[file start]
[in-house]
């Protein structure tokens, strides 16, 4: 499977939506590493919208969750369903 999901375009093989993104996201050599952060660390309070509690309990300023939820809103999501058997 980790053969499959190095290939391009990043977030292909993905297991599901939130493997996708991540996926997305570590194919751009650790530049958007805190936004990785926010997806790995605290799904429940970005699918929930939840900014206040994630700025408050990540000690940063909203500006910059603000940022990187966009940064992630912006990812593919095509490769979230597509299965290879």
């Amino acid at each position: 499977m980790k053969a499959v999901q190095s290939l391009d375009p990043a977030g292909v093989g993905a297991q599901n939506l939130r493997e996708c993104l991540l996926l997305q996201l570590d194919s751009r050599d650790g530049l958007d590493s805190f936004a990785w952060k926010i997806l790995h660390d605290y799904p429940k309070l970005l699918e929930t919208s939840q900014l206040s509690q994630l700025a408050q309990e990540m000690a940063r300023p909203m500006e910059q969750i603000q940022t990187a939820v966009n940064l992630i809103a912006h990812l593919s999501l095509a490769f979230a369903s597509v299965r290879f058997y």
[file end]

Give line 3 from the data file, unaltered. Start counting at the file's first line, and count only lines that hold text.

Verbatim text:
């Amino acid at each position: 499977m980790k053969a499959v999901q190095s290939l391009d375009p990043a977030g292909v093989g993905a297991q599901n939506l939130r493997e996708c993104l991540l996926l997305q996201l570590d194919s751009r050599d650790g530049l958007d590493s805190f936004a990785w952060k926010i997806l790995h660390d605290y799904p429940k309070l970005l699918e929930t919208s939840q900014l206040s509690q994630l700025a408050q309990e990540m000690a940063r300023p909203m500006e910059q969750i603000q940022t990187a939820v966009n940064l992630i809103a912006h990812l593919s999501l095509a490769f979230a369903s597509v299965r290879f058997y």